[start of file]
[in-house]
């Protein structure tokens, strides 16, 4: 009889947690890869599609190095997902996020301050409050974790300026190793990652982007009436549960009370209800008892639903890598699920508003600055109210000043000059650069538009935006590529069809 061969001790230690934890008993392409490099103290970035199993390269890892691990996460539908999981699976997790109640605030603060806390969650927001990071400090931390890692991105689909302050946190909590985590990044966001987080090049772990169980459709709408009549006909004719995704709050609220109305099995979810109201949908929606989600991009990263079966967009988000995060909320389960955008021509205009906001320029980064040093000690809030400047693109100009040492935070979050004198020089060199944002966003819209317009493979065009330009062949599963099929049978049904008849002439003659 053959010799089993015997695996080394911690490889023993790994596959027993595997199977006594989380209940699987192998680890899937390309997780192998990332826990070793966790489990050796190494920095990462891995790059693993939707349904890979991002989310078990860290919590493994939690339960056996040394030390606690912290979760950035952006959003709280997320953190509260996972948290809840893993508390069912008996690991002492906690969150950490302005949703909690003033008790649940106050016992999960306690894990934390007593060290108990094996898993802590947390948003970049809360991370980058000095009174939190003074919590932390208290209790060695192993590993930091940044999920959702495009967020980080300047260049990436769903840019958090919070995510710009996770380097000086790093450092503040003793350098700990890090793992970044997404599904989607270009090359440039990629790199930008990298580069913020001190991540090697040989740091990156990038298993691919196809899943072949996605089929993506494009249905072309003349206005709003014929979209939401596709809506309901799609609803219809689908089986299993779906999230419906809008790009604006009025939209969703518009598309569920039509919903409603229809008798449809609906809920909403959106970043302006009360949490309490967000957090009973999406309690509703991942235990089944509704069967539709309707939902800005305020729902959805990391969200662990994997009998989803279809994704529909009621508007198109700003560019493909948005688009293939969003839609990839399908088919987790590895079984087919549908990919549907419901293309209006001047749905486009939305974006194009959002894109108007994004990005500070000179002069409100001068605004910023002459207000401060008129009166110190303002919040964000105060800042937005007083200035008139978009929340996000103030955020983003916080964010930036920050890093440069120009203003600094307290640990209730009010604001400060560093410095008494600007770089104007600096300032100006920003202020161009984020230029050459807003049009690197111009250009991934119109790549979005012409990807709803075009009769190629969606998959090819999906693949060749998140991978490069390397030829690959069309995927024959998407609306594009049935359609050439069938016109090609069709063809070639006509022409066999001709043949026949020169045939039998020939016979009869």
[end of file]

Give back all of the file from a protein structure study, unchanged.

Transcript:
[in-house]
């Protein structure tokens, strides 16, 4: 009889947690890869599609190095997902996020301050409050974790300026190793990652982007009436549960009370209800008892639903890598699920508003600055109210000043000059650069538009935006590529069809 061969001790230690934890008993392409490099103290970035199993390269890892691990996460539908999981699976997790109640605030603060806390969650927001990071400090931390890692991105689909302050946190909590985590990044966001987080090049772990169980459709709408009549006909004719995704709050609220109305099995979810109201949908929606989600991009990263079966967009988000995060909320389960955008021509205009906001320029980064040093000690809030400047693109100009040492935070979050004198020089060199944002966003819209317009493979065009330009062949599963099929049978049904008849002439003659 053959010799089993015997695996080394911690490889023993790994596959027993595997199977006594989380209940699987192998680890899937390309997780192998990332826990070793966790489990050796190494920095990462891995790059693993939707349904890979991002989310078990860290919590493994939690339960056996040394030390606690912290979760950035952006959003709280997320953190509260996972948290809840893993508390069912008996690991002492906690969150950490302005949703909690003033008790649940106050016992999960306690894990934390007593060290108990094996898993802590947390948003970049809360991370980058000095009174939190003074919590932390208290209790060695192993590993930091940044999920959702495009967020980080300047260049990436769903840019958090919070995510710009996770380097000086790093450092503040003793350098700990890090793992970044997404599904989607270009090359440039990629790199930008990298580069913020001190991540090697040989740091990156990038298993691919196809899943072949996605089929993506494009249905072309003349206005709003014929979209939401596709809506309901799609609803219809689908089986299993779906999230419906809008790009604006009025939209969703518009598309569920039509919903409603229809008798449809609906809920909403959106970043302006009360949490309490967000957090009973999406309690509703991942235990089944509704069967539709309707939902800005305020729902959805990391969200662990994997009998989803279809994704529909009621508007198109700003560019493909948005688009293939969003839609990839399908088919987790590895079984087919549908990919549907419901293309209006001047749905486009939305974006194009959002894109108007994004990005500070000179002069409100001068605004910023002459207000401060008129009166110190303002919040964000105060800042937005007083200035008139978009929340996000103030955020983003916080964010930036920050890093440069120009203003600094307290640990209730009010604001400060560093410095008494600007770089104007600096300032100006920003202020161009984020230029050459807003049009690197111009250009991934119109790549979005012409990807709803075009009769190629969606998959090819999906693949060749998140991978490069390397030829690959069309995927024959998407609306594009049935359609050439069938016109090609069709063809070639006509022409066999001709043949026949020169045939039998020939016979009869």